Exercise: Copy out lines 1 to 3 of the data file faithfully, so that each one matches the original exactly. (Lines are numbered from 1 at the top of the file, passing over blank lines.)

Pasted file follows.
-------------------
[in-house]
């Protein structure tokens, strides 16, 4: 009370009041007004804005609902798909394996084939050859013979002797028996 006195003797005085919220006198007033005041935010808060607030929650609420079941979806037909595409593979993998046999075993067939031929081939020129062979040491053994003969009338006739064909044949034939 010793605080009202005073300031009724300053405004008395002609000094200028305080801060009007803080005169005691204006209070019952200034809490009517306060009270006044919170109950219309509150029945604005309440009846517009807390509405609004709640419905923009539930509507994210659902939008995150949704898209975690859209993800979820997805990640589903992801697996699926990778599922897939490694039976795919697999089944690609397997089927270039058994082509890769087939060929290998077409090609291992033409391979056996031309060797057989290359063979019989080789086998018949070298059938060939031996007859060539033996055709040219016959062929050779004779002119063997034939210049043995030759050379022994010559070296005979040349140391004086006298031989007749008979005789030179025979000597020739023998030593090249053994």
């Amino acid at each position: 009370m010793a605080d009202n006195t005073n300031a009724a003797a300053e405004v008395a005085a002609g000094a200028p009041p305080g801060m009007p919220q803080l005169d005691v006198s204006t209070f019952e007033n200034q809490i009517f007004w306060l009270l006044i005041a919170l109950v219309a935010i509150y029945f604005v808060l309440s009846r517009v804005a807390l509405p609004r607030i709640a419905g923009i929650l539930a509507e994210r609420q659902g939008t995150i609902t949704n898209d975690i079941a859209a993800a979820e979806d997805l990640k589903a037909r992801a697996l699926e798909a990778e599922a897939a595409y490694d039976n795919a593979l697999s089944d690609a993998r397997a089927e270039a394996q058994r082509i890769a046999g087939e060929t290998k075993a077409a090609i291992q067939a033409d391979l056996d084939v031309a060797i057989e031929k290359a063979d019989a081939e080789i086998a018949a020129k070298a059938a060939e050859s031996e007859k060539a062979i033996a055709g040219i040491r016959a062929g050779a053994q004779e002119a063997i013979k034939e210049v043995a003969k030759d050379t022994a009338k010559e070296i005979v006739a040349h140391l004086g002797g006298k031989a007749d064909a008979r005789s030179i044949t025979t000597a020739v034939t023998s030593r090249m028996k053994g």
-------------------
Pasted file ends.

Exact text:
[in-house]
């Protein structure tokens, strides 16, 4: 009370009041007004804005609902798909394996084939050859013979002797028996 006195003797005085919220006198007033005041935010808060607030929650609420079941979806037909595409593979993998046999075993067939031929081939020129062979040491053994003969009338006739064909044949034939 010793605080009202005073300031009724300053405004008395002609000094200028305080801060009007803080005169005691204006209070019952200034809490009517306060009270006044919170109950219309509150029945604005309440009846517009807390509405609004709640419905923009539930509507994210659902939008995150949704898209975690859209993800979820997805990640589903992801697996699926990778599922897939490694039976795919697999089944690609397997089927270039058994082509890769087939060929290998077409090609291992033409391979056996031309060797057989290359063979019989080789086998018949070298059938060939031996007859060539033996055709040219016959062929050779004779002119063997034939210049043995030759050379022994010559070296005979040349140391004086006298031989007749008979005789030179025979000597020739023998030593090249053994």
């Amino acid at each position: 009370m010793a605080d009202n006195t005073n300031a009724a003797a300053e405004v008395a005085a002609g000094a200028p009041p305080g801060m009007p919220q803080l005169d005691v006198s204006t209070f019952e007033n200034q809490i009517f007004w306060l009270l006044i005041a919170l109950v219309a935010i509150y029945f604005v808060l309440s009846r517009v804005a807390l509405p609004r607030i709640a419905g923009i929650l539930a509507e994210r609420q659902g939008t995150i609902t949704n898209d975690i079941a859209a993800a979820e979806d997805l990640k589903a037909r992801a697996l699926e798909a990778e599922a897939a595409y490694d039976n795919a593979l697999s089944d690609a993998r397997a089927e270039a394996q058994r082509i890769a046999g087939e060929t290998k075993a077409a090609i291992q067939a033409d391979l056996d084939v031309a060797i057989e031929k290359a063979d019989a081939e080789i086998a018949a020129k070298a059938a060939e050859s031996e007859k060539a062979i033996a055709g040219i040491r016959a062929g050779a053994q004779e002119a063997i013979k034939e210049v043995a003969k030759d050379t022994a009338k010559e070296i005979v006739a040349h140391l004086g002797g006298k031989a007749d064909a008979r005789s030179i044949t025979t000597a020739v034939t023998s030593r090249m028996k053994g």